Get involved! Send your photos, video, news & views by texting SB NEWS to 80360 or e-mail us
Sweet smell of success isn't hard to achieve
3:10pm Saturday 22nd August 2009 in Homes & Gardens
YOU can have wonderful aromas on your patio, or further up the garden the smell of deliciously-perfumed shrubs can fill the air.
If you only have room for one large scented plant at the back of your border, make it a mock orange (philadelphus), whose white flowers appear in profusion in June and July and whose rich orange-blossom fragrance can be enjoyed from a good distance away in the warm summer evenings.
It grows to around six feet (1.8 metres), although dwarf and taller varieties are available.
It is easy to grow almost anywhere – in poor soil, salt-laden air or other inhospitable environments – but for the best results give it a sunny spot.
Of course, the obvious suspects to include in your scented scheme are honeysuckles and lilies, which will have a more intoxicating fragrance grown within an arbour or sheltered patio than in windy, exposed sites. Roses, too, provide a heady perfume.
Position fragrant blooms where they will be most appreciated. Visitors can brush against low hedges of lavender on a garden path, and pots of fragrant annuals such as the trailing Surfinia ‘Blue Vein’ can be mounted on walls at sniffing height, while night-scented stocks and nicotiana planted below a window will create a wonderful scent indoors on summer evenings.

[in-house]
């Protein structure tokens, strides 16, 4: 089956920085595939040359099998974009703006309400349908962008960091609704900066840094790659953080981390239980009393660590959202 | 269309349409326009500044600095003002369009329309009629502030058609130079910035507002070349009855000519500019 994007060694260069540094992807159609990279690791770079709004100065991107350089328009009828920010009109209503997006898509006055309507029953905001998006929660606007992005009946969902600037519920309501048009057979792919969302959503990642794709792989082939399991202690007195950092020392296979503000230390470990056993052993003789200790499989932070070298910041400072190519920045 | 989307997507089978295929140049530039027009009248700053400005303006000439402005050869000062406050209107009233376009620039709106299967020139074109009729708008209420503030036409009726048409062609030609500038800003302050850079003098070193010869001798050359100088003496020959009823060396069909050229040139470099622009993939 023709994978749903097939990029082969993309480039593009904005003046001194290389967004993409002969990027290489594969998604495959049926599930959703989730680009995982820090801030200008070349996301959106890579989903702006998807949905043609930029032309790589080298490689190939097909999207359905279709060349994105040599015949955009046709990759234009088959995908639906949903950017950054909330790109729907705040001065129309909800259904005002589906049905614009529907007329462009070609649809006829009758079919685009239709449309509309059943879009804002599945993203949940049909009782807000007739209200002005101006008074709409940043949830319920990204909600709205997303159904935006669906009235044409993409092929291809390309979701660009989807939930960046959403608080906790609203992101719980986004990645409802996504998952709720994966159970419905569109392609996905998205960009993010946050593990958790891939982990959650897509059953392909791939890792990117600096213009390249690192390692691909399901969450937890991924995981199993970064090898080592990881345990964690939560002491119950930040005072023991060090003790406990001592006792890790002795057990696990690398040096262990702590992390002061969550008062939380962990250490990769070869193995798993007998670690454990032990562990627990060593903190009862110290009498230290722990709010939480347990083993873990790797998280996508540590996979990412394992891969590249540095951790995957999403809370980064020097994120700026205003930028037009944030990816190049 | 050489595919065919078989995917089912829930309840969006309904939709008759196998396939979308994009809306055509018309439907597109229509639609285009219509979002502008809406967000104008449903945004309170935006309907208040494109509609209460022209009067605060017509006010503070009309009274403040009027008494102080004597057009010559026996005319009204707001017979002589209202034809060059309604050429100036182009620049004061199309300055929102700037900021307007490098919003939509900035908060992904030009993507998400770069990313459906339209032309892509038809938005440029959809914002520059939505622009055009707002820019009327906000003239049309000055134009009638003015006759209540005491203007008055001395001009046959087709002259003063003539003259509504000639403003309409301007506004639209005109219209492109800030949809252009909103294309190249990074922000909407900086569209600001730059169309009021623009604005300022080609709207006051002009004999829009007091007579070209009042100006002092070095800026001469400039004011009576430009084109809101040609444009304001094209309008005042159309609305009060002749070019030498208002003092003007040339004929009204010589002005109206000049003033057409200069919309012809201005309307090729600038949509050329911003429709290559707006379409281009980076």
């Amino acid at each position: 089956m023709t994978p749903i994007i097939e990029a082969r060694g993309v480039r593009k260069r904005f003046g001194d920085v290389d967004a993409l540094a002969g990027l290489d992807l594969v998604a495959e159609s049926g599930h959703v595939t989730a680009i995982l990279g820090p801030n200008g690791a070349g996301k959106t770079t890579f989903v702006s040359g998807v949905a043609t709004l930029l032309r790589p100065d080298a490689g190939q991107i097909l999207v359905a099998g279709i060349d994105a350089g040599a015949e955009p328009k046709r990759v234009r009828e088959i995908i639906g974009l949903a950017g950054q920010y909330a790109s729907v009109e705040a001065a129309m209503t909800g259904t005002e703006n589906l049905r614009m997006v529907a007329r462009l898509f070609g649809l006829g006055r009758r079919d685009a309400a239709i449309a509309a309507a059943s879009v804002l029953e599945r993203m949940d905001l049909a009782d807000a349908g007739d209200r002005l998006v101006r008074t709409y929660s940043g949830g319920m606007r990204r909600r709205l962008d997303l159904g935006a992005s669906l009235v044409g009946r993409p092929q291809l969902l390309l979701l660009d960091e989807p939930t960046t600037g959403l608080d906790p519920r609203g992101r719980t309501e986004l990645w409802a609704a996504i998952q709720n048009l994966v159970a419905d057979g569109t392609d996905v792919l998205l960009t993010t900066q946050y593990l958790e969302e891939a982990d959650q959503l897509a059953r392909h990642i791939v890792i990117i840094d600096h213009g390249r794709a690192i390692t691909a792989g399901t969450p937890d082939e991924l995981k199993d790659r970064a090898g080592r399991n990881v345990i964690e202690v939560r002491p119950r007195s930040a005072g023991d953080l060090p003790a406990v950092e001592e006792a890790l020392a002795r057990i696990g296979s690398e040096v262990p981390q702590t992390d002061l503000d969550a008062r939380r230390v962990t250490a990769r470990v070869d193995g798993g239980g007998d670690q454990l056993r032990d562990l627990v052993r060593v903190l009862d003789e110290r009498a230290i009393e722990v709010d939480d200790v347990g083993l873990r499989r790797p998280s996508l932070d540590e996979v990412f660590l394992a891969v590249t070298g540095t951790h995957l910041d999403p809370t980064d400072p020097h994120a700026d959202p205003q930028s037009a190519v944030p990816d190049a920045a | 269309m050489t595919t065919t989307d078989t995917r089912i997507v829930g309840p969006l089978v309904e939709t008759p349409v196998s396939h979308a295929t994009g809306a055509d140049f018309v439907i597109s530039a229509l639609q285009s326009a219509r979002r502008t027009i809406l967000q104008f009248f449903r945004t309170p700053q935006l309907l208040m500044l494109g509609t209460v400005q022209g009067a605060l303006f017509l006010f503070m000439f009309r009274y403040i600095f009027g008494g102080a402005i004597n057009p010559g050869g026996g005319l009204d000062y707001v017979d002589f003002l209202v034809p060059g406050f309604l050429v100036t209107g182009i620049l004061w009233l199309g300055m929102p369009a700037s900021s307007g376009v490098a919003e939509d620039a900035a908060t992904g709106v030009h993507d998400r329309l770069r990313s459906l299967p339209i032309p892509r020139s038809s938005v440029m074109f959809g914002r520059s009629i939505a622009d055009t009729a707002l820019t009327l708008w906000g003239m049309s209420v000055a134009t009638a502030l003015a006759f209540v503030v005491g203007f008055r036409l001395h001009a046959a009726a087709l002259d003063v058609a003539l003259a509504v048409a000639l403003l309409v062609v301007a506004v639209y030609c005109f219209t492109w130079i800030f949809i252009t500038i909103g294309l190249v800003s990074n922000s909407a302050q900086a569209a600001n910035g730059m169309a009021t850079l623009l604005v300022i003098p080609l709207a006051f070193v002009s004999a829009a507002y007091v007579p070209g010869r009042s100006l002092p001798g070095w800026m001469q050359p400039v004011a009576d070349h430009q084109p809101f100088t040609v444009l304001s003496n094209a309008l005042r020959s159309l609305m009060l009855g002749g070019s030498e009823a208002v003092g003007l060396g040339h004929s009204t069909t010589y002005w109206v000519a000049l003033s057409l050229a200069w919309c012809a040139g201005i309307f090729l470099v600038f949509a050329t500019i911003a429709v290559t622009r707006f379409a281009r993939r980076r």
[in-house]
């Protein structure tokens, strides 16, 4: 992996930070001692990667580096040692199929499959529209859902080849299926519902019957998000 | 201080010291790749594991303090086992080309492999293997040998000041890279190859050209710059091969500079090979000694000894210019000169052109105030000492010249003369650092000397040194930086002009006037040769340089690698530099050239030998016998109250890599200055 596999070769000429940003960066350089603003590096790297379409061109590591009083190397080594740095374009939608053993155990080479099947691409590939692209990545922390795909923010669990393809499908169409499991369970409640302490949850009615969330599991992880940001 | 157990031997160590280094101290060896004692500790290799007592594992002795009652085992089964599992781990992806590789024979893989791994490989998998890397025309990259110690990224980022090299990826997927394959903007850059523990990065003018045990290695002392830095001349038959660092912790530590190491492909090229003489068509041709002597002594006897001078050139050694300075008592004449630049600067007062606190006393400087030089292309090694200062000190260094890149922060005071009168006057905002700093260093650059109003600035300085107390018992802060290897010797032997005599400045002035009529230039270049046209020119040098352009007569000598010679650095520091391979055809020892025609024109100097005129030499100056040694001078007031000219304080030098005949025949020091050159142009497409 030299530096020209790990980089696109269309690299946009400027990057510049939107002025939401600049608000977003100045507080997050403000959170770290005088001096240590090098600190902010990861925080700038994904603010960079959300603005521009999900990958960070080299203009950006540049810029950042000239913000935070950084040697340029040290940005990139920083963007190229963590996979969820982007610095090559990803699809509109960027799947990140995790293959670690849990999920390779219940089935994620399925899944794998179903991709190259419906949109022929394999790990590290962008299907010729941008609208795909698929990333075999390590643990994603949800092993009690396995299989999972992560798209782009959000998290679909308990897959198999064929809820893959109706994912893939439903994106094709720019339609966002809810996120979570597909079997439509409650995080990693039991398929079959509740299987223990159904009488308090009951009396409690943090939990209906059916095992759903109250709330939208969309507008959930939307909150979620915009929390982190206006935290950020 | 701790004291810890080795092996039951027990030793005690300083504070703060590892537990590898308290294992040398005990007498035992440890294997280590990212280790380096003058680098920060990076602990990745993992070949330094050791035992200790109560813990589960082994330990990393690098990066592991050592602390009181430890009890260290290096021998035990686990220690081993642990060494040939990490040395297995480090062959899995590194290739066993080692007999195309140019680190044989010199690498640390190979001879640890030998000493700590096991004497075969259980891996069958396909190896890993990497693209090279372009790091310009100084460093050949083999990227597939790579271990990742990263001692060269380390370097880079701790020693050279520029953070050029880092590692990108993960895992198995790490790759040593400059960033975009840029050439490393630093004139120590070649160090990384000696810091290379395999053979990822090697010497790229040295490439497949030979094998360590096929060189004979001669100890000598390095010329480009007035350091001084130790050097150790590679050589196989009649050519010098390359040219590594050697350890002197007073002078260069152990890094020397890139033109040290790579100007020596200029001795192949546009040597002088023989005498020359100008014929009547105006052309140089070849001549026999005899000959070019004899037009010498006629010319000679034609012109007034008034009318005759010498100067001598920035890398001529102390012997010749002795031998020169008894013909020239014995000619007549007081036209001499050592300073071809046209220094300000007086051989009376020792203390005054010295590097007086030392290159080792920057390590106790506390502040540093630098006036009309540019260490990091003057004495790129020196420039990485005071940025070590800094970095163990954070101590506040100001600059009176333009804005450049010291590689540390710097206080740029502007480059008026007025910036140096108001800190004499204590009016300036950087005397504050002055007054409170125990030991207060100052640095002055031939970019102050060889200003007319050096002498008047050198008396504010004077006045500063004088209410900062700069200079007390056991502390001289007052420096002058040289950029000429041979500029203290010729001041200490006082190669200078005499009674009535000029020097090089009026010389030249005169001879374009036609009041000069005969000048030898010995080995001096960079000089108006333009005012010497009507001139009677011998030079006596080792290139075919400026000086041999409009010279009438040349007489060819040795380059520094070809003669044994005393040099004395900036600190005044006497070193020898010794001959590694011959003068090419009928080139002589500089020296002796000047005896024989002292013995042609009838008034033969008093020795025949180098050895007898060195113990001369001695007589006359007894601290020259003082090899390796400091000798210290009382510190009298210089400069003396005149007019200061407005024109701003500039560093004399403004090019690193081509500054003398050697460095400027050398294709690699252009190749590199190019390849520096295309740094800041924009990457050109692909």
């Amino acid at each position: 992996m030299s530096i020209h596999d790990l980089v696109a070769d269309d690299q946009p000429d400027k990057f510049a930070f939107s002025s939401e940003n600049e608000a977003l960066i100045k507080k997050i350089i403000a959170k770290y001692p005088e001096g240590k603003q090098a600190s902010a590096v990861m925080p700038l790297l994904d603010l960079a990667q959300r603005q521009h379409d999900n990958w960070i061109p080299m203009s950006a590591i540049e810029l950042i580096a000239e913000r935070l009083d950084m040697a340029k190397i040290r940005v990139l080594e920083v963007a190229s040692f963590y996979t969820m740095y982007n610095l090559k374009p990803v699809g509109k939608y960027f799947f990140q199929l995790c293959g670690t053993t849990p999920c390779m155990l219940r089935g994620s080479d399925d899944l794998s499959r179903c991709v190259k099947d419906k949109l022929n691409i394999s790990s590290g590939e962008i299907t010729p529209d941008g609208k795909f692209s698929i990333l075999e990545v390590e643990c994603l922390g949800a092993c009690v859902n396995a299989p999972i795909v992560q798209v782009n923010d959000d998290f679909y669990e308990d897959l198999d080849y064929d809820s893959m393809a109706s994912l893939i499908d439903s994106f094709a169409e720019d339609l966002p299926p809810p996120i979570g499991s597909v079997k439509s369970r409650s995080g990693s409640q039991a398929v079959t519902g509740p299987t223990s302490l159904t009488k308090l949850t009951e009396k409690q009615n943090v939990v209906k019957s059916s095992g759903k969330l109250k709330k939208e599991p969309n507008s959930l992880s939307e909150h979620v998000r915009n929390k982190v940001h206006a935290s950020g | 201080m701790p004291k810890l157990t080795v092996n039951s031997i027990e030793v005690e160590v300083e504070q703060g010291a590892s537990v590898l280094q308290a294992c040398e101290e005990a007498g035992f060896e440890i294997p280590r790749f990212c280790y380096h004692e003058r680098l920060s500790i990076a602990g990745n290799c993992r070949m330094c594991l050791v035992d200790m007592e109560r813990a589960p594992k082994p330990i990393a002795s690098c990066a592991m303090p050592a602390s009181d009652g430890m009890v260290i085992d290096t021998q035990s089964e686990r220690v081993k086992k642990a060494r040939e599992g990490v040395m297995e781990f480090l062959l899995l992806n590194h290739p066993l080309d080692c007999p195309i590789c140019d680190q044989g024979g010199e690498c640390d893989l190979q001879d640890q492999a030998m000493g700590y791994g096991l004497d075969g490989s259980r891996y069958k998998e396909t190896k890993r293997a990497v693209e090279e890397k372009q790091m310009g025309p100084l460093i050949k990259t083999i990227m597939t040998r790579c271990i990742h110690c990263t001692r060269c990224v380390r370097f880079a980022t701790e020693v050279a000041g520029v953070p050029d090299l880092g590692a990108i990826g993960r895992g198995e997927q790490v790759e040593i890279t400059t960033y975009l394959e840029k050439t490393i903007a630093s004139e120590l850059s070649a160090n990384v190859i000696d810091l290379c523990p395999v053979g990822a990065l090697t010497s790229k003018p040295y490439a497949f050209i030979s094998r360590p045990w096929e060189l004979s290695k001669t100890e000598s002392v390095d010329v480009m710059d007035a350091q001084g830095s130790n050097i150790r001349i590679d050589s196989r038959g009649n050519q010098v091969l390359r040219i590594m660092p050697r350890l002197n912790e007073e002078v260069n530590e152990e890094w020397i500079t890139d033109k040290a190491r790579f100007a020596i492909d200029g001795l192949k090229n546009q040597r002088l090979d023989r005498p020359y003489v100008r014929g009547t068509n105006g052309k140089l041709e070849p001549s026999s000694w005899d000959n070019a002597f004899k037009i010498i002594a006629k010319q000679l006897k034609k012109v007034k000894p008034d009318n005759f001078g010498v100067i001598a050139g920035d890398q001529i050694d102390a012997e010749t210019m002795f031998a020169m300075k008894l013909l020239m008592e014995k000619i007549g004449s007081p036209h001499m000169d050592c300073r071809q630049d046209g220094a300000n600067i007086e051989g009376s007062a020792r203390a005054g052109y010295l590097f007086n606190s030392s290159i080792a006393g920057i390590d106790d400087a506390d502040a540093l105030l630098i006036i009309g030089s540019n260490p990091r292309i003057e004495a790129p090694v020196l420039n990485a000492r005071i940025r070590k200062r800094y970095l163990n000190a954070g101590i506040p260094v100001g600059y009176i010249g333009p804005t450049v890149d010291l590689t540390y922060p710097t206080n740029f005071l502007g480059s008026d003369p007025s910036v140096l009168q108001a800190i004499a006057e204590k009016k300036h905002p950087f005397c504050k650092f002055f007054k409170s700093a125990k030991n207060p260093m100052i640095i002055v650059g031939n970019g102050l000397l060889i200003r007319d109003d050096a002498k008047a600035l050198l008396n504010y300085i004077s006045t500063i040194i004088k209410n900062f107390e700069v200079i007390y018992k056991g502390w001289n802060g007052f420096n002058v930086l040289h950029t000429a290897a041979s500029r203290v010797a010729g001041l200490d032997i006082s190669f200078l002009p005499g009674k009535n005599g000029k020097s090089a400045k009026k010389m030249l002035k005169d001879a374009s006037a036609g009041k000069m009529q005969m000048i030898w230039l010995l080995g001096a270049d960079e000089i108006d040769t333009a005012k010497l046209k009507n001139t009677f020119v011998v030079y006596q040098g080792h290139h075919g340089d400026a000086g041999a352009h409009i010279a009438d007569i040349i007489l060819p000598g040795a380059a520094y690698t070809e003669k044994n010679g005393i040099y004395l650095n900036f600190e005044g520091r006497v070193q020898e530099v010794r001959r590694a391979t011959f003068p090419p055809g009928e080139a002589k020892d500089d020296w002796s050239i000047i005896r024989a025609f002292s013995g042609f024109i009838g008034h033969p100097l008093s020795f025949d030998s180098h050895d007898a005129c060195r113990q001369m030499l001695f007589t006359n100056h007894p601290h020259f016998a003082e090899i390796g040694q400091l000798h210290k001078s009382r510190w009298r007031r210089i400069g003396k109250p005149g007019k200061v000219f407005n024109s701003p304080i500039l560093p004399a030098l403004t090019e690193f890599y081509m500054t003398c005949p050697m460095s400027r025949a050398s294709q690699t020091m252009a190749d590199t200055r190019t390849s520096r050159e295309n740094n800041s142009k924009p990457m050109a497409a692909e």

Dianthus, a genus which incorporates pinks, border carnations and sweet Williams, can also add the exotic aroma of cloves, while border phlox (Phlox paniculata) flowers from mid-summer to autumn and generates a delicious perfume.
Many herbs are also wonderfully aromatic as well as decorative. Thyme can trail over walls in rockeries or scree beds, rosemary has fantastic silver-grey, needle-like leaves and sage, basil and mint also add their own scent.
Conifers can also provide scent as well as height and year-round interest. Cupressus Goldcrest Wilma, an evergreen conifer with bright green, lemon-scented foliage, is often bought small to add height and foliage contrast to both summer and winter pots, although if planted out its eventual height will be six feet.
Many aromatic plants require full sun and can tolerate drought conditions, such as scented geraniums, whose leaves emit an enticing aroma.
Mediterranean plants often like well-drained, gritty soil and a sunny aspect, so if you have heavy soil you may be better off raising the planting area to improve drainage and also bring the plants with their flowers and foliage closer to the nose.
Scent doesn’t have to be confined to summer. Spring charmers include lilacs, daphnes and viburnums, while many spring-flowering bulbs, including hyacinths and some narcissi, are also fragrant.
And if you want to prolong your scented summer garden into autumn, plant foliage shrubs such as Elaeagnus pungens ‘Maculata’, which produces fragrant small white flowers.
Comments are closed on this article.